In David Lodge’s great novel Changing Places, Euphoric State University professor Morris Zapp declared that “travel narrows.” He was a world-renowned Jane Austen scholar, he said, precisely because he had never been to England: his lack of interest in the real England let him focus more sharply on the novels, and made him a better critic.
This attitude may hold true for literature (or not), but Slate reports on an interesting recent study (available here) suggesting that Muslims who make the pilgrimage to Mecca “came back with more moderate views on a range of issues, both religious and nonreligious, suggesting that the Hajj may be helpful in curbing the spread of extremism in the Islamic world.”
The study looks at a group of 1,600 Pakistanis who applied for visas to go on the Hajj. As Slate explains, Pakistani visa policy creates a group that’s a social scientist’s dream:
In 2006, nearly 140,000 applicants vied for 80,000 visas through the Pakistan government’s Hajj program. In order to decide who gets to go, the government holds a lottery. As a result, among the visa applicants, there’s a group of people randomly selected to participate in the Hajj and a comparison group of would-be pilgrims who applied but didn’t get to go. The two groups look very similar—the only systematic difference is that applicants in one group won the lottery and those in the other group didn’t. If the Hajjis come back from Mecca more tolerant than those who didn’t get to go, therefore, we know it’s the result of the Hajj, not something else.
So what did the researchers find? As they report,
[P]articipation in the Hajj increases observance of global Islamic practices such as prayer and fasting while decreasing participation in localized practices and beliefs such as the use of amulets and dowry. It increases belief in equality and harmony among ethnic groups and Islamic sects and leads to more favorable attitudes toward women, including greater acceptance of female education and employment. Increased unity within the Islamic world is not accompanied by antipathy toward non-Muslims. Instead, Hajjis show increased belief in peace, and in equality and harmony among adherents of different religions. The evidence suggests that these changes are more a result of exposure to and interaction with Hajjis from around the world, rather than religious instruction or a changed social role of pilgrims upon return….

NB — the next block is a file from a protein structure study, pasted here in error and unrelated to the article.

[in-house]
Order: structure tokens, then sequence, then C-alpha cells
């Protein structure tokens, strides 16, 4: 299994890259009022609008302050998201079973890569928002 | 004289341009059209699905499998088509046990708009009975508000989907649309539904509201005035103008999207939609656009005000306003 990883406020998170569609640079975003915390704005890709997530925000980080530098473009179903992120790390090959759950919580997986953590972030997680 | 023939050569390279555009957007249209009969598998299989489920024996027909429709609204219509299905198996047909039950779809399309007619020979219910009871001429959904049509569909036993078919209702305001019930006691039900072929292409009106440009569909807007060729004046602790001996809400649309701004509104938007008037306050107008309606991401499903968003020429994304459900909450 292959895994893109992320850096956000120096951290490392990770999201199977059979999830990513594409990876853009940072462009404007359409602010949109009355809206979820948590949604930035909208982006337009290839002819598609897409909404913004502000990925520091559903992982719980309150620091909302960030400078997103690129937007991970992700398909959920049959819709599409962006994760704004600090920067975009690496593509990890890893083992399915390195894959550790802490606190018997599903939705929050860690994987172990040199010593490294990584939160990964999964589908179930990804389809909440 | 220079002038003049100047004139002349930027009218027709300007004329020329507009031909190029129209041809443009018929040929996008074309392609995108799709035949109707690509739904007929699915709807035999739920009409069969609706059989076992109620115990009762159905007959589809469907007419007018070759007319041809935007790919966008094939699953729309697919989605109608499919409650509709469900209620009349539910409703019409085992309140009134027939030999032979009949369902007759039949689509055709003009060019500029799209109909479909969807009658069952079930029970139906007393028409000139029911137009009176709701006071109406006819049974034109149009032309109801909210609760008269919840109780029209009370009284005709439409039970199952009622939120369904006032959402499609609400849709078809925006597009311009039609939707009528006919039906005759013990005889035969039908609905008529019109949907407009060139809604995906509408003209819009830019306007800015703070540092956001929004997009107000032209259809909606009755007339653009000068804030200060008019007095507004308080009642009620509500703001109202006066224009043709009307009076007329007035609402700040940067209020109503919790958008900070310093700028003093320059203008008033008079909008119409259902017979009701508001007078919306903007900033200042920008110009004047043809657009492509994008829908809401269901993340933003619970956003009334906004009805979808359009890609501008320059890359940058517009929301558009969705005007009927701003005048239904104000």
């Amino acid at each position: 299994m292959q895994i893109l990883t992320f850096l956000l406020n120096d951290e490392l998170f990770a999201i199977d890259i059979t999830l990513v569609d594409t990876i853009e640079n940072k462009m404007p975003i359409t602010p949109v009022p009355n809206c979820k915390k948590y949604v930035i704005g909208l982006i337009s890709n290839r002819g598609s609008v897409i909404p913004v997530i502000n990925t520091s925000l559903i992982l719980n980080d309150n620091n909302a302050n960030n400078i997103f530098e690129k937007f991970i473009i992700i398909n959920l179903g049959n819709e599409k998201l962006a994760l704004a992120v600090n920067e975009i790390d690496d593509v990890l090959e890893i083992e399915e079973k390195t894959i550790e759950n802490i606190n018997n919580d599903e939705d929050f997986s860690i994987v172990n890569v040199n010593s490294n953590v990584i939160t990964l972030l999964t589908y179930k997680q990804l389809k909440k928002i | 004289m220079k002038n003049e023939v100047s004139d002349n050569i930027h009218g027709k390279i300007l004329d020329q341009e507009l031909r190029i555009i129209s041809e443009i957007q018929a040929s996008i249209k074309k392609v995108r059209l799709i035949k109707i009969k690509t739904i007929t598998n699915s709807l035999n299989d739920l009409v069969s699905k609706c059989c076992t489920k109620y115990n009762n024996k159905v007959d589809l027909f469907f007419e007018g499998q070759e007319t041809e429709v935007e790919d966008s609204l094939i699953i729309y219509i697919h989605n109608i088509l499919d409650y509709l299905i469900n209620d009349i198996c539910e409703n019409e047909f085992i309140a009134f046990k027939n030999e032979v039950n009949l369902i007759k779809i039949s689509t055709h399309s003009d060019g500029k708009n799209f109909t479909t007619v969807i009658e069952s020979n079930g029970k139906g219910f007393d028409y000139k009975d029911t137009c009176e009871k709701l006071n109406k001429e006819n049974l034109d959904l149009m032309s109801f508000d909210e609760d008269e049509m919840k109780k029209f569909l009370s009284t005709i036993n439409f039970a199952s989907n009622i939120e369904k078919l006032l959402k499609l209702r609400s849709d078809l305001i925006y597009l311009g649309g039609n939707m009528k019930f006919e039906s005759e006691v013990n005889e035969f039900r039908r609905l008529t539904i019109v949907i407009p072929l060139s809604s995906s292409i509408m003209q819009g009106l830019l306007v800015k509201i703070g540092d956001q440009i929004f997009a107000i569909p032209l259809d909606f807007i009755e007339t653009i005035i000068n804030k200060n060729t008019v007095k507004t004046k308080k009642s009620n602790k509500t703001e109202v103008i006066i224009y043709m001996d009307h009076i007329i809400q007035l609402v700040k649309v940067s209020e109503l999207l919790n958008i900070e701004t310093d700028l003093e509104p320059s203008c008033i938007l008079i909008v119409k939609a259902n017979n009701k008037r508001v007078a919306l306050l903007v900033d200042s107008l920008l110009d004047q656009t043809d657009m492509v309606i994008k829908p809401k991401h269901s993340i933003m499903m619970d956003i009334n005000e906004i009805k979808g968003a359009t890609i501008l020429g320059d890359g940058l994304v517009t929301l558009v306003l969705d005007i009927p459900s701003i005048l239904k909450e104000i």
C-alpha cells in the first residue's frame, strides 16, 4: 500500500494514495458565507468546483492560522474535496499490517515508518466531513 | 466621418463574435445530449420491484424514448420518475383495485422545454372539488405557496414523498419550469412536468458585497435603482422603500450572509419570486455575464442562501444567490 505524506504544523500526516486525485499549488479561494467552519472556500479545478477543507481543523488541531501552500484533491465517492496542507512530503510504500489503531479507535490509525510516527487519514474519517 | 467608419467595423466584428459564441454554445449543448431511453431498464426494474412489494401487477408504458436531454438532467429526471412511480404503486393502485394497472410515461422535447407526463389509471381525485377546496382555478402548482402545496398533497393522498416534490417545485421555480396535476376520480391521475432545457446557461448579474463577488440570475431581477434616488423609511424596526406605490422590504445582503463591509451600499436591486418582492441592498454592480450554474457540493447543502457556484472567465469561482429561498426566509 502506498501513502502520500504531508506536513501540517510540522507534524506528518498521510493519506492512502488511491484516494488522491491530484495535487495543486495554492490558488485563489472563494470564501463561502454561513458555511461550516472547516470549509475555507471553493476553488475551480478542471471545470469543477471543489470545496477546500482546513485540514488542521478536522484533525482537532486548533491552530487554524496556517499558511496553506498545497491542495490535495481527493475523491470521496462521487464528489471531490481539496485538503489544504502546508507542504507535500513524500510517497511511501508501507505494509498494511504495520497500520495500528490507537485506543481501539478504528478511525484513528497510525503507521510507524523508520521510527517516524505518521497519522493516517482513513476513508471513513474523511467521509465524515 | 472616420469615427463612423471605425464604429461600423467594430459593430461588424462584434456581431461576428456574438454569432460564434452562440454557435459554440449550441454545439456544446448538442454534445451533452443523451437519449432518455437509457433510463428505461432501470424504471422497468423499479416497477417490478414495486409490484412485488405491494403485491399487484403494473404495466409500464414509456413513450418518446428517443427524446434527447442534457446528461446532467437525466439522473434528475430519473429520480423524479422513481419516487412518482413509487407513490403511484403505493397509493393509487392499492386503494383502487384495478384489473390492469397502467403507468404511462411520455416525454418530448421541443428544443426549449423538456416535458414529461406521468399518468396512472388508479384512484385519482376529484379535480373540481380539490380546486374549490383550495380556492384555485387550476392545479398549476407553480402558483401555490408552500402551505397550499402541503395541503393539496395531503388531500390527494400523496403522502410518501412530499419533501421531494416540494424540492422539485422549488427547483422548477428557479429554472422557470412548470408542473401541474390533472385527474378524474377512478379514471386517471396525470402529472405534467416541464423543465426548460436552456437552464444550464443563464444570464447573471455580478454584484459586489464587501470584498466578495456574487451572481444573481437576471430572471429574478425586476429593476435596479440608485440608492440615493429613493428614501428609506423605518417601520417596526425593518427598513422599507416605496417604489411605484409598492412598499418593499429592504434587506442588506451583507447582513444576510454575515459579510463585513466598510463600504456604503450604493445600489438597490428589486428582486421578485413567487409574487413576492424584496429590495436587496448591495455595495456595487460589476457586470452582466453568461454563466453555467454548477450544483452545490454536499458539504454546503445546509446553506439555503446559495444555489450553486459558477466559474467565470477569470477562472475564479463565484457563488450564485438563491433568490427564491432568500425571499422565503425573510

Our results tend to support the idea that the Hajj helps to integrate the Muslim world, leading to a strengthening of global Islamic beliefs, a weakened attachment to localized religious customs, and a sense of unity and equality with others who are ordinarily separated in everyday life by sect, ethnicity, nationality, or gender, but who are brought together during the Hajj. While the Hajj may help forge a common Islamic identity, there is no evidence that this is defined in opposition to non-Muslims. On the contrary, the notions of equality and harmony tend to extend to adherents of other religions as well.
Why is this?
While it is difficult to isolate what drives the impact of the Hajj, the evidence suggests that exposure to Muslims from around the world during the Hajj is important. While we find that Hajjis do not acquire greater formal religious knowledge, they do gain experiential knowledge of the diversity of Islamic practices and beliefs, gender roles within Islam, and, more broadly, the world beyond Pakistan. The Hajj’s impact on such knowledge and on some of the tolerant attitudes toward other groups tends to be larger for those traveling in smaller groups, who are more likely to have a broad range of social interactions with people from different backgrounds during the Hajj. Hajjis also show the largest positive gain in their views of other nationalities for Indonesians, the group they are most likely to observe during the Hajj other than Saudis. Hajjis’ changed views toward women also reflect the exposure channel since the Hajj offers Pakistani pilgrims a novel opportunity to interact with members of the opposite gender in a religious setting, and to observe interactions across the sexes among Muslims from nations which are more accepting of such interactions.
As with computers, so with religion: user experience and interaction is everything.